“Bad accounting regularly drives bad outcomes, and that looks [to be] the immediate cause for the expansion of student loans,” she wrote, noting that just as when banks last decade would buy questionable mortgage debt, package it and sell it to investors, they were able to book it as income rather than keep it as debt on their balance sheets.

Weber argued that it’s this accounting practice, and the desire to make budget deficits appear smaller, that has driven the explosion of student loan debt from nearly nothing in the early 1990s to more than $1.6 trillion today. In other words, budget politics, rather than sound education policy, has been guiding policy makers in this area for decades.

Courtney, the former JPMorgan banker, does not dispute that federal loans will ultimately make a profit, but that the portfolio will earn 37% less than the Education Department now maintains, and that therefore the entire value of the portfolio could be upward of $500 billion less than currently assumed.

The Journal article says that this means that “taxpayers could be on the hook for roughly a third of the $1.6 trillion student loan portfolio,” but what does that actual mean for taxpayers if, in fact, the program is still earning a profit?

“In the budget context, we’re not accustomed to think about the financial assets the federal government owns,” Marron said. “Writing down a loan doesn’t cost the government any money immediately, because it’s just an accounting exercise, but the budgetary impact is that all the money in principle and interest payments that was supposed to come in doesn’t.”

While the Biden administration characterized the attempt to revalue the Education Department’s student loan portfolio as an attack on the student loan program, which has long been a Democratic priority, the left’s embrace of student loan cancellation could this logic on its head.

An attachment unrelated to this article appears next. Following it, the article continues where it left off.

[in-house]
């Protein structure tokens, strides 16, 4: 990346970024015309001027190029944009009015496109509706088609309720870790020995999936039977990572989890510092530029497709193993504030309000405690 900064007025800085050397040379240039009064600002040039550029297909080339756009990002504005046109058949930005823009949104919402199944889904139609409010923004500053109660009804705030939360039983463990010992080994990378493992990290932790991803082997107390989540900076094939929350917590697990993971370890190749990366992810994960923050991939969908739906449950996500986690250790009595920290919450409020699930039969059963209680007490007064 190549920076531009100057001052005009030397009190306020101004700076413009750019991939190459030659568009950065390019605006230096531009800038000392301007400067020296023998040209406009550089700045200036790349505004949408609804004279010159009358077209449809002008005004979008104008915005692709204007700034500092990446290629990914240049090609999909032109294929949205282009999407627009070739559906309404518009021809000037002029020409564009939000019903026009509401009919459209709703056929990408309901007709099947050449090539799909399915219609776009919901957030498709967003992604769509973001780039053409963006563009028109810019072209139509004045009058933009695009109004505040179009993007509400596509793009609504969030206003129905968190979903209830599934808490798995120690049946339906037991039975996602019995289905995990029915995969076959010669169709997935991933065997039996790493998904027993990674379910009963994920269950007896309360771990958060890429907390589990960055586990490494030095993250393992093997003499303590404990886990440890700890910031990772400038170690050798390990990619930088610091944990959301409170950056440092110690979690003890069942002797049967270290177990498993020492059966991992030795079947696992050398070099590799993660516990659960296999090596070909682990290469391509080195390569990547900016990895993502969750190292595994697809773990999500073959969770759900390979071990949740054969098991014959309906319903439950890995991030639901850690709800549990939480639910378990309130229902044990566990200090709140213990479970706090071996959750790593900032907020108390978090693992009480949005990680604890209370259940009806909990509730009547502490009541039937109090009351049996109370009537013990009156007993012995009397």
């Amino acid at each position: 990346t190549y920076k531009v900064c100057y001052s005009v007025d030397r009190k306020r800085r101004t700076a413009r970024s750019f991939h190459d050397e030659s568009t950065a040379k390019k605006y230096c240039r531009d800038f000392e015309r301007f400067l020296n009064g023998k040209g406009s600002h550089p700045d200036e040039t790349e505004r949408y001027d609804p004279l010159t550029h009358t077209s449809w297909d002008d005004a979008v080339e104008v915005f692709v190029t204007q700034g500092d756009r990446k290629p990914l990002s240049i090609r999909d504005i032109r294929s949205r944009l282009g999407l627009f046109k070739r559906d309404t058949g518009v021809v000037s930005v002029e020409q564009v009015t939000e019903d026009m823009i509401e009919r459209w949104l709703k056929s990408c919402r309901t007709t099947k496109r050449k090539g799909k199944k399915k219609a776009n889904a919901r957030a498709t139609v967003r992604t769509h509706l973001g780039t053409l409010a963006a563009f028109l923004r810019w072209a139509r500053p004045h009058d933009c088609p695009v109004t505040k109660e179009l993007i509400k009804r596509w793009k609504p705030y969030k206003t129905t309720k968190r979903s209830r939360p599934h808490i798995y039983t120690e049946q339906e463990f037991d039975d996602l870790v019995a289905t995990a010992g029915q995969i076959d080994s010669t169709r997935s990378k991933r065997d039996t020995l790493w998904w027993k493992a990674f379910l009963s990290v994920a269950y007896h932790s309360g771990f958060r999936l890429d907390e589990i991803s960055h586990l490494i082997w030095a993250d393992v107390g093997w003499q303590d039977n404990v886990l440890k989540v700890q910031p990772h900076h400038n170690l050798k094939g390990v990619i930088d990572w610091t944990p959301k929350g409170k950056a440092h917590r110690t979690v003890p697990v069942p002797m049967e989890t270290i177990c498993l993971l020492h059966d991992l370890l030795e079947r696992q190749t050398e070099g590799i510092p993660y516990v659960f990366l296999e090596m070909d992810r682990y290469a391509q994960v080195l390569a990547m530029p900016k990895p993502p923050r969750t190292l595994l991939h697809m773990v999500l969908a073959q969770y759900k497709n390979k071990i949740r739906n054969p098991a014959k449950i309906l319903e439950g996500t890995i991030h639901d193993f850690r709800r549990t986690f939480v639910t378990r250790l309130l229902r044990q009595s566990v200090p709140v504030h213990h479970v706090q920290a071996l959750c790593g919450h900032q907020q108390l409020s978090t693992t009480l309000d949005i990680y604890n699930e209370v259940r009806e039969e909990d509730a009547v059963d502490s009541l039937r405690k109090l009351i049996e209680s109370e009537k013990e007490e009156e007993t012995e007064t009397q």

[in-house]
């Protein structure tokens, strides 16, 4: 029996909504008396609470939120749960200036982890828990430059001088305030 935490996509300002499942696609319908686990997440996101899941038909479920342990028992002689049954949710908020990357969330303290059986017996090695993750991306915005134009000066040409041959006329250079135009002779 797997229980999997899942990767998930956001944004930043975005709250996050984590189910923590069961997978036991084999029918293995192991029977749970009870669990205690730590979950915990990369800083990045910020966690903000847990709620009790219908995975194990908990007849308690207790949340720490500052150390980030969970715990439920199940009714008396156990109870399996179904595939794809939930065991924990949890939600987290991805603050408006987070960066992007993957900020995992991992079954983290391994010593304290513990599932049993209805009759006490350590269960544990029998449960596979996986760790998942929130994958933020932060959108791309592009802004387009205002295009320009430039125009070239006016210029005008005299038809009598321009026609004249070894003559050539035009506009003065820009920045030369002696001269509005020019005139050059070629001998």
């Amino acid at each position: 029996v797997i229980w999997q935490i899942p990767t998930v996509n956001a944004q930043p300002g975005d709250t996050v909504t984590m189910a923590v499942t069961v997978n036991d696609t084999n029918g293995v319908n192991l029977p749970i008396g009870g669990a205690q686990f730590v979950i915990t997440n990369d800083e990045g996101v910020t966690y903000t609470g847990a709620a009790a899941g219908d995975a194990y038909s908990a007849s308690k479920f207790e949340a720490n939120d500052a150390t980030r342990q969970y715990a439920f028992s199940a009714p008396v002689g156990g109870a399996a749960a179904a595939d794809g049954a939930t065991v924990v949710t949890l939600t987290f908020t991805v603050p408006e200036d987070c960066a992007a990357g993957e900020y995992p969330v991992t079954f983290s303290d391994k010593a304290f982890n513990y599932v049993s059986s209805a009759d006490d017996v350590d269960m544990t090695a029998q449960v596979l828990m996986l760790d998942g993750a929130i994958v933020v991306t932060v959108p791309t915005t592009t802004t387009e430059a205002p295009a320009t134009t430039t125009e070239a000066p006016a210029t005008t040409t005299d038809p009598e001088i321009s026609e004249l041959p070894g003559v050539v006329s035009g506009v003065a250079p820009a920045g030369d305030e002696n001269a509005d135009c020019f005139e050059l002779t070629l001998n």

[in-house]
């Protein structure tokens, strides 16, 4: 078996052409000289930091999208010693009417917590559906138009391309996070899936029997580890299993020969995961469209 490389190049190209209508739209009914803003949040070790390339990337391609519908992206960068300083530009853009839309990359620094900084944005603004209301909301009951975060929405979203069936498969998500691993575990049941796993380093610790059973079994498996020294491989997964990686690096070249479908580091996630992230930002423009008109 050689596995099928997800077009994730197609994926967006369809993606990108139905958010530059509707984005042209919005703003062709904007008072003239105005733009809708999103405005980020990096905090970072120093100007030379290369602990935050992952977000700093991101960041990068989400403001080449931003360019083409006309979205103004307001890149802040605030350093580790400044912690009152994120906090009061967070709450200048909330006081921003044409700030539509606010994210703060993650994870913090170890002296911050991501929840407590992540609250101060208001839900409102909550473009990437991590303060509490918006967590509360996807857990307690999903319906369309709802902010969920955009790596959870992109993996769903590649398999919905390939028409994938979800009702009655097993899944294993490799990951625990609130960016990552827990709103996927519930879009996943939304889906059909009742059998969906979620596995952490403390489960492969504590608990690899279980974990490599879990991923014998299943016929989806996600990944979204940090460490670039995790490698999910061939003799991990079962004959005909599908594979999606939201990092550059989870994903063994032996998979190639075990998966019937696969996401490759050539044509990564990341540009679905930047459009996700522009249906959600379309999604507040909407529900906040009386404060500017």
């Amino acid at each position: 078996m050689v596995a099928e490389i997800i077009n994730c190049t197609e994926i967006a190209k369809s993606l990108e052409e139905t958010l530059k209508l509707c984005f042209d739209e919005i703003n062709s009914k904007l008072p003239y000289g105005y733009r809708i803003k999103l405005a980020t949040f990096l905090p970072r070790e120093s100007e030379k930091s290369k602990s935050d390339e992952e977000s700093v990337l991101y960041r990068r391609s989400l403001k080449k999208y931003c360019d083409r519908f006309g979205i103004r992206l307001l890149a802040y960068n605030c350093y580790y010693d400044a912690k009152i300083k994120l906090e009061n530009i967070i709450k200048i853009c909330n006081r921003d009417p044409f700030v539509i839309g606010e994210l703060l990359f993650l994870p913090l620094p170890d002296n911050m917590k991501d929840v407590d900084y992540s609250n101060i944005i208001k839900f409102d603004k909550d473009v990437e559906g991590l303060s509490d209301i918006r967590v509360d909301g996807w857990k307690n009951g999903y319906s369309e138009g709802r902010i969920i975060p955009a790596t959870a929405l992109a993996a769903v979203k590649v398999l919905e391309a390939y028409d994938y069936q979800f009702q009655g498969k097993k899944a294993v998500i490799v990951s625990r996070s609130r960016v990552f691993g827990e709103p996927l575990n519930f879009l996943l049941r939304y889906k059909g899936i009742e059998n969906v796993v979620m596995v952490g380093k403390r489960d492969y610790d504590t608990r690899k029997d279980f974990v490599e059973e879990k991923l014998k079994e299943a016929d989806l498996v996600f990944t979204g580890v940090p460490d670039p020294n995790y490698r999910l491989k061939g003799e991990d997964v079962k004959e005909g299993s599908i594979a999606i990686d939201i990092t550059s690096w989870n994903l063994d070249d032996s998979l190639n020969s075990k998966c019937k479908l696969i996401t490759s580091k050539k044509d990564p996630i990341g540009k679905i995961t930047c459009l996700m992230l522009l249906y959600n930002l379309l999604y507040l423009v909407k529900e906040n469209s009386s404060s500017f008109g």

President Biden has voiced his support for a scaled-back version of Warren’s plan — he’d like Congress to authorize him to forgive $10,000 of student loan debt for every American with federally backed student loans, versus Warren’s call for $50,000 by executive fiat — but regardless of one’s position on the amount of debt that should be canceled, the cost of that cancellation is reduced if the value of the federal government’s debt portfolio is less than anticipated.

Stephanie Kelton, professor of economics and public policy at Stony Brook University and former chief economist for the Democratic staff of the U.S. Senate Budget Committee, for instance, estimated in a 2018 study that canceling all student debt owned by the federal government would add just an average of $76.28 billion per year to the federal budget deficit, half as much as assumed when assuming the face value of the debt.

“When people like loan programs, they want them to appear as profitable as possible,” Marron said, but added this might not longer be the case for the Democratic Party, which now supports loan cancellation and some form of direct support for postsecondary education. “I’ve been wondering if the political valence might flip a bit when the discussion comes to forgiving loans, when you want forgiving them to look as cheap as possible.”